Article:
We could vary density, position, orientation, and none of that changed the distribution of positions of the synapses.....

They went on to discover that the synapses positions are only robust as long as the morphology of each neuron is slightly different from each other, explaining another mystery in the brain – why neurons are not all identical in shape

My question is why, and how come? Am I understanding it wrong?

  • $\begingroup$ I'm not understanding which part you are confused by, can you try to explain the issue you have? $\endgroup$
    – Bryan Krause
    Dec 3, 2018 at 17:29
  • $\begingroup$ Ok sorry. If neurons are placed randomly, then their branches would spread differently and where interactions would happen would be different. Yet it says position of synapses / interactions is the same more or less no matter how much they change few factors... just not with shape. changing shape does change positions of interactions $\endgroup$ Dec 3, 2018 at 23:32

1 Answer 1


It helps to go to the original article for more guidance:

Hill, S. L., Wang, Y., Riachi, I., Schürmann, F., & Markram, H. (2012). Statistical connectivity provides a sufficient foundation for specific functional connectivity in neocortical neural microcircuits. Proceedings of the National Academy of Sciences, 109(42), E2885-E2894.

The point of this paper is that they are looking at the statistics at which neurons make connections with each other in neocortex. Neocortex is a layered structure, and cells of a particular type are identified by the location of their soma as well as the structure of their dendrites and axons. A layer 2/3 pyramidal cell, for example, has basal dendrites that spread a lot in layer 2/3 and creep into layer 4, and an apical dendrite that extends and branches in layer 1. Therefore, it can potentially receive inputs from any cell that has axons in layers 1 -> 4.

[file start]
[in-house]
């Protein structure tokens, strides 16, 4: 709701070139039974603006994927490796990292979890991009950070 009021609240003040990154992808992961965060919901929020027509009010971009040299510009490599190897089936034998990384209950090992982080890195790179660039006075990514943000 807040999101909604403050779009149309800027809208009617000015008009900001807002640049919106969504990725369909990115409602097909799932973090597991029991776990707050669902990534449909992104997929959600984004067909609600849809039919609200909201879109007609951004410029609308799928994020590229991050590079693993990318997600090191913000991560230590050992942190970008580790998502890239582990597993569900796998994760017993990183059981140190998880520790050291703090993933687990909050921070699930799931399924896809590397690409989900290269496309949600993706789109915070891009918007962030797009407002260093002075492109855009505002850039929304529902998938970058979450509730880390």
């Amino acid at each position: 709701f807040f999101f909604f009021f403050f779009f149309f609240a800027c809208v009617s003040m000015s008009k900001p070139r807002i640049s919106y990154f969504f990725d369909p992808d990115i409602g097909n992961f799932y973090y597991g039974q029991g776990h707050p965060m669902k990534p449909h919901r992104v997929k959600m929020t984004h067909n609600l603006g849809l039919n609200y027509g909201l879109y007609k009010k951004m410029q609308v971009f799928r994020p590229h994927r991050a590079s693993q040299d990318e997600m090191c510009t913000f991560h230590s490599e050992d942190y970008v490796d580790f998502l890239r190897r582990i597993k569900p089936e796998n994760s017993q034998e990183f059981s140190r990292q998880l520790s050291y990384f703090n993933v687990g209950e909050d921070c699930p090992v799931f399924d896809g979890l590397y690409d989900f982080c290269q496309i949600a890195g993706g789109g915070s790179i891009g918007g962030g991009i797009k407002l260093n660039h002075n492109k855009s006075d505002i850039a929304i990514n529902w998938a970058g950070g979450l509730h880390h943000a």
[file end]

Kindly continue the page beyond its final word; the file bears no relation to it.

One hypothesis is that the primary determinant of which cell types are connected to which is simply the morphology of each cell type. If one cell Type A has a bunch of dendrites in a given layer, let's say layer 3, and another cell Type B has a bunch of axons in layer 3, they will have a lot of opportunities to contact and make synapses.

A second hypothesis is that cells connect with specialized guidance cues. For example, dendrites of Cell Type A release a peptide BALover that is detected by Cell Type B, and causes Cell Type B's axons to grow toward dendrites of Cell Type A. In this system, you could still get lots of dendrites of Cell A in one layer and lots of axons of Cell B in the same layer, but caused by the specific guidance cues from A->B.

In the second situation, however, we would expect the arrangement of axons and dendrites within that layer to be non-random. That is, we would find processes of B in greatest density nearest to processes of A.

If you labeled a bunch of Cell Type A from one animal, and a bunch of Cell Type B from another animal, and overlay them, they should have just as many contacts as if you labeled Cell Type A and B in the same animal if the connections are random due to morphology. If, however, there are specific guidance cues involved, you would find fewer.

Hill et al. 2012 shows evidence in favor of the first hypothesis: they get about as many contacts if they take cells from two individuals and overlay them. This is what they mean by "random placement": not completely random in all dimensions but rather random within a layer in cortex, as if the cells are taken from two different animals. Certainly guidance cues are still used and are still important for setting up the structure of cortex, but it seems like individual cells are mostly just programmed to take up a certain shape, and that shape determines their rough probability of connections. This is a good thing for the Blue Brain project, because it means that they can use composite data from many animals to establish connectivity patterns.

  • $\begingroup$ I completely missed the layers part. Thanks so much. $\endgroup$ Dec 4, 2018 at 19:06

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